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I like flowers that have a little wildness in them.

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I’ve tried roses before, that promise cabbage-like, perfect blooms in shades of apricot or cream. I’ve fought the many things that challenge these dainty beauties, from soil that is too sweet, to rust, to aphids. For my efforts, I’ve sometimes ended up with one perfect flower. Too beautiful, even, to leave outside in the elements, it must be cut and brought inside, displayed in the good vase, in a location of special honor. Company should be invited over then, on pretense of a meal, so that the flower can be admired. Every day, change the water and trim the stem, to prolong the bloom time. When it is finally done, collect the petals and dry them, to be saved for some later, unknown – but special – purpose…

Then comes winter. Though ringed with dry leaves and shrouded in an inverted, rigid foam bucket designed just for this purpose, these beautiful hybrids rarely survive. But…

Below the graft is “peasant stock”…a hardy root of something closer to a wild rose that, if left, will come up healthy and worry-free with common blooms by the dozens in pinks or red or yellow. Butterflies abound, but other insects don’t seem interested. It will stand the heat of summer and the freezing temperatures of winter. It will grow into a loose shrub or a climbing vine. This is my kind of rose!

It’s the same throughout my garden.

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I go for the tiny species tulips, grape hyacinth, and common iris. I love the poppies, day-lilies and hollyhocks. I have waves of the wild daisies just now giving way to the wild brown-eyed susans. Wild roses and blackberry canes lean into my yard, and just beyond, the course milkweed perfumes the air with the most delicious scent.

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Specimen plants may be fine for others, but I enjoy my weeds.

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20 responses »

  1. I always try to contain the flowers; much of what I grow are in pots. I attribute this to the control freak in me. But what I love most about the region I have found myself in are the wild Texas bluebonnets. They carpet fields, vacant lots, and highway medians, and I know if I tried to contain them it wouldn’t have nearly the same effect. So I enjoy them as they come to me.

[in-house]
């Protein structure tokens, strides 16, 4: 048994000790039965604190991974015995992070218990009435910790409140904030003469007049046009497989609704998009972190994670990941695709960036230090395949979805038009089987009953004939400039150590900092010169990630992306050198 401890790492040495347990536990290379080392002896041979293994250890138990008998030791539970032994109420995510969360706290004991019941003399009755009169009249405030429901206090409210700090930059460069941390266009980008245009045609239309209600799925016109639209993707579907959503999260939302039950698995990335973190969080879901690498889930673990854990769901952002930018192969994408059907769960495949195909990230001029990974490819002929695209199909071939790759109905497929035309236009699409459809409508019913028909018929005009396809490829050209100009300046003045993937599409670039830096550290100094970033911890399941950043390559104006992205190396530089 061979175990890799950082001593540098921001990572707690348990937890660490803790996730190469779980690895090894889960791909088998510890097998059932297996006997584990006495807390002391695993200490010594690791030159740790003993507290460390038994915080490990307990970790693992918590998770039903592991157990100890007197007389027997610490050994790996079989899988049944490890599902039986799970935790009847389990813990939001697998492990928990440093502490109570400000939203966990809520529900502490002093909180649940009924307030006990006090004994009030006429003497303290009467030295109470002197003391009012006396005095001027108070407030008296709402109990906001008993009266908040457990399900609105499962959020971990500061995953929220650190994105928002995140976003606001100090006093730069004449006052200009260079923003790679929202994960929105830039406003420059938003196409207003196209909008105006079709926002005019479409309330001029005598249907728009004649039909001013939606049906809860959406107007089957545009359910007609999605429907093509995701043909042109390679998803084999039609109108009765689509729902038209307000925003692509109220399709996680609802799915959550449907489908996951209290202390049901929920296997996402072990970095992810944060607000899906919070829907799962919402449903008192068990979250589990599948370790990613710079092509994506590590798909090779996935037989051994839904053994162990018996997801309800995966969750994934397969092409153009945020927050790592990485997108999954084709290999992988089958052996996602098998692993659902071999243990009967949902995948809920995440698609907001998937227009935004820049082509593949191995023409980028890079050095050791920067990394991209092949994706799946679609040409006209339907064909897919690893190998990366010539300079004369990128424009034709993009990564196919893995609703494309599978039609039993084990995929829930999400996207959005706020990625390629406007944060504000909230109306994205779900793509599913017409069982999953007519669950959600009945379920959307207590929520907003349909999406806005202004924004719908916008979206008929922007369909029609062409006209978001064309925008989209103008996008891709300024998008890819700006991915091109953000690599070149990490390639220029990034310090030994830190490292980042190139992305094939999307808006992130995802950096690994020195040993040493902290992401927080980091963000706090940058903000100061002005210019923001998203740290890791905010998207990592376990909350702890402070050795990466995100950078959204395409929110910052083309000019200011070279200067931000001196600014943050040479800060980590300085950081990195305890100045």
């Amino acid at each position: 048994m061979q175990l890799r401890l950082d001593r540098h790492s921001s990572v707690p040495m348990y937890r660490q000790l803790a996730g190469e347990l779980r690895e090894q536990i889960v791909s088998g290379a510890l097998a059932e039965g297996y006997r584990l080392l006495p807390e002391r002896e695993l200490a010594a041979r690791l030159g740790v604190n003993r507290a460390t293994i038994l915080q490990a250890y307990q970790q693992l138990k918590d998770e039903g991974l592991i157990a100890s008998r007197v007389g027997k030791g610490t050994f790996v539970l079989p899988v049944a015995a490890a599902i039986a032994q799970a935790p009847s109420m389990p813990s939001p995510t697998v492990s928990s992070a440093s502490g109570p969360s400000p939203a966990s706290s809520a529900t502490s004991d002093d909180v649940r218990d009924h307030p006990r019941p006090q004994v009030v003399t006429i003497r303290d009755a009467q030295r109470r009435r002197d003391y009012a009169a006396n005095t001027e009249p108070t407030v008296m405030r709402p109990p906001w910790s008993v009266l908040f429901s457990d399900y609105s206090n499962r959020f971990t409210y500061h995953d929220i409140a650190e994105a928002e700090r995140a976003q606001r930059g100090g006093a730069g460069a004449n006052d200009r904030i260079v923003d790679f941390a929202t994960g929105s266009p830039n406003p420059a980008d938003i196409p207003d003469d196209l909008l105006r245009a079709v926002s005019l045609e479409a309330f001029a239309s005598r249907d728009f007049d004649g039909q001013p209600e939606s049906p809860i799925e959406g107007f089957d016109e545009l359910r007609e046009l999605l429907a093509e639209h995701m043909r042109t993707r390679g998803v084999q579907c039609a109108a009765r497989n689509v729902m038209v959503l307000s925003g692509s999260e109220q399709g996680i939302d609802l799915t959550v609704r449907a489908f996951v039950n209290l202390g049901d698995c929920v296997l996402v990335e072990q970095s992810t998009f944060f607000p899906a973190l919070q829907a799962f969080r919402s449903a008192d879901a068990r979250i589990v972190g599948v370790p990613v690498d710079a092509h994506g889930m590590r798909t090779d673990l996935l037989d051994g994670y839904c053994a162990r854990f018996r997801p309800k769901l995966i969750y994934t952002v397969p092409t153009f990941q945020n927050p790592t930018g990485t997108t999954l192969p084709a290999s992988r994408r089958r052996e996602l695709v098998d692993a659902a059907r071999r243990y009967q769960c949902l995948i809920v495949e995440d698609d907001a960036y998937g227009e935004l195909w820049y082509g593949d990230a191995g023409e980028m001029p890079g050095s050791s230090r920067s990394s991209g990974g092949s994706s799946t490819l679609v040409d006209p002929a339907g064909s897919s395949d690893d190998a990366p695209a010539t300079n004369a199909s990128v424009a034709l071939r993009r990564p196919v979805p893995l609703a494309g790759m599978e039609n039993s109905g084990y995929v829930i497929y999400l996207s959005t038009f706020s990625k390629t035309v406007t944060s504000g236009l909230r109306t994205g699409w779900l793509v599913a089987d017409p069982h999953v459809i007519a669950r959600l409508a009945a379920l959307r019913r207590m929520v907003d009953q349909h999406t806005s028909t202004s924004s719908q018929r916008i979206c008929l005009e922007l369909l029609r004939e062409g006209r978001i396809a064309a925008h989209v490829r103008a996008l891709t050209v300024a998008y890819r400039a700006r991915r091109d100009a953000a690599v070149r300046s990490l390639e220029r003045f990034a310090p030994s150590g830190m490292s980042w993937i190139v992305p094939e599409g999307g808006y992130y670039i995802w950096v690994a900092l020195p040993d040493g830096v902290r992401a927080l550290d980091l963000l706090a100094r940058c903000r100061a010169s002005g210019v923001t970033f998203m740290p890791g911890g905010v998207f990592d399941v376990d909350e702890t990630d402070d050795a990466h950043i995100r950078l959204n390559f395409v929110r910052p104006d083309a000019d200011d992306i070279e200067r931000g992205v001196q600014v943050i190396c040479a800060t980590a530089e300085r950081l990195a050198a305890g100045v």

Thanks for the beautiful pictures!

    • Yes, here we have the margeurites that I call daisies, white with a yellow center, then an all-yellow daisy-like flowers fills all of our ditches and roadsides, followed closely by the brown-eyed susans with their dark centers surrounded by gold. Toning it all down are the whites from yarrow and Queen Anne’s Lace. I couldn’t have possibly planned and planted such nice combinations. Thanks for reading!

  2. I’m with you on this. daisies, columbine, prairie roses, black eyed Susan’s are allowed to grow wherever on the property. Day lilies abound amongst the one cultivated rose bush out back. I love the Queen Anne’s Lace and let it grow where it will. Buttercups vie for space amongst the Hossas a previous owner planted. It all forms a chorus of color and beauty.

    • Sounds just beautiful! It seems the wilder flowers are more tolerant of neglect and the vagaries of the weather as well. Thanks for sharing these wonderful descriptive images of your flowers!

  3. My favorite flowers are wildflowers. My husband once worked out of town for several months. When he came home he brought me the most amazing assortment of gorgeous wildflowers. Never forgot it. Your “everyday flowers” are most lovely.

  4. Your garden sounds delightful – all the colours, shapes, scents to linger over and enjoy. Certainly not weeds, just precious beautiful flowers, the thoughts and reminders to sustain you through winter.

  5. I’m not a gardener so I admire anyone who can grown anything, from fancy roses to a patch of vegetables. However, I delight in the flowers that pop up without much care – like the lilies and daisies like you mentioned. Low maintenance but just as beautiful. Enjoy the summer and the pretty weeds it brings!

    • After years of trying to be a gardener of flowers, I have ended up with beds of survivors. I find them just as beautiful as many of the more “elegant” blooms I’ve attempted. Easy and enjoyable, that’s for me. Thanks, Sara!

  6. The milkweed here in Maine is so abundant this year! So are the daisies! I agree…I love the stuff that is hardy and comes back year after year. Planted some Joe Pye Weed that I dug up from the side of the road two years ago…and this year is is looking fabulous. Go weeds!

    • It seems that the wild flowers are most beautiful in years of cold or drought that would sorely test other types of flowers. Milkweed is doing well here, too! Joe Pye Weed has always been a fascination for me(I love the name, as well as the potential size), but I haven’t planted it. So glad yours is doing well! Thanks, Shelley!

  7. another thing I like besides wild growers? jamming the plants in so it looks nice and full! You can only get away with that here if you’re meticulous about checking for mildews and other diseases/pests caused by low airflow and high humidity. I’m in the garden often enough to stay on top of any probs…good thing too, as I’m the queen of over planting!! LOL

    • I like that, too, though I’ve been at this long enough now where I’m thinning out my beds, rather than thickly planting them. My iris have gotten so thick, I had to lift them out to pull out the crab grass!

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